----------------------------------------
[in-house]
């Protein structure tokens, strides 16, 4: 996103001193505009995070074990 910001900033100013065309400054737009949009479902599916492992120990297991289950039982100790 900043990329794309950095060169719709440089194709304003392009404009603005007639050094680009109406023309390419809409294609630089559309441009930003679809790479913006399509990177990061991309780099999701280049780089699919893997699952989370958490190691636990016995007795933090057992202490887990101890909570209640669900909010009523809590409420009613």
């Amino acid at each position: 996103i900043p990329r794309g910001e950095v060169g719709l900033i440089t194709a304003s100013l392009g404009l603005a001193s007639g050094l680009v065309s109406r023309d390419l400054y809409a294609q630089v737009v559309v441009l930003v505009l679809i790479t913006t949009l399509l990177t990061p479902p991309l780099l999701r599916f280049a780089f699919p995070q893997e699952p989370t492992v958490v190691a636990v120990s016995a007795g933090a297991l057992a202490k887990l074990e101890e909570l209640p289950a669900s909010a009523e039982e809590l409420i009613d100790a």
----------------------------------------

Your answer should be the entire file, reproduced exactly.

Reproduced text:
[in-house]
């Protein structure tokens, strides 16, 4: 996103001193505009995070074990 910001900033100013065309400054737009949009479902599916492992120990297991289950039982100790 900043990329794309950095060169719709440089194709304003392009404009603005007639050094680009109406023309390419809409294609630089559309441009930003679809790479913006399509990177990061991309780099999701280049780089699919893997699952989370958490190691636990016995007795933090057992202490887990101890909570209640669900909010009523809590409420009613």
């Amino acid at each position: 996103i900043p990329r794309g910001e950095v060169g719709l900033i440089t194709a304003s100013l392009g404009l603005a001193s007639g050094l680009v065309s109406r023309d390419l400054y809409a294609q630089v737009v559309v441009l930003v505009l679809i790479t913006t949009l399509l990177t990061p479902p991309l780099l999701r599916f280049a780089f699919p995070q893997e699952p989370t492992v958490v190691a636990v120990s016995a007795g933090a297991l057992a202490k887990l074990e101890e909570l209640p289950a669900s909010a009523e039982e809590l409420i009613d100790a």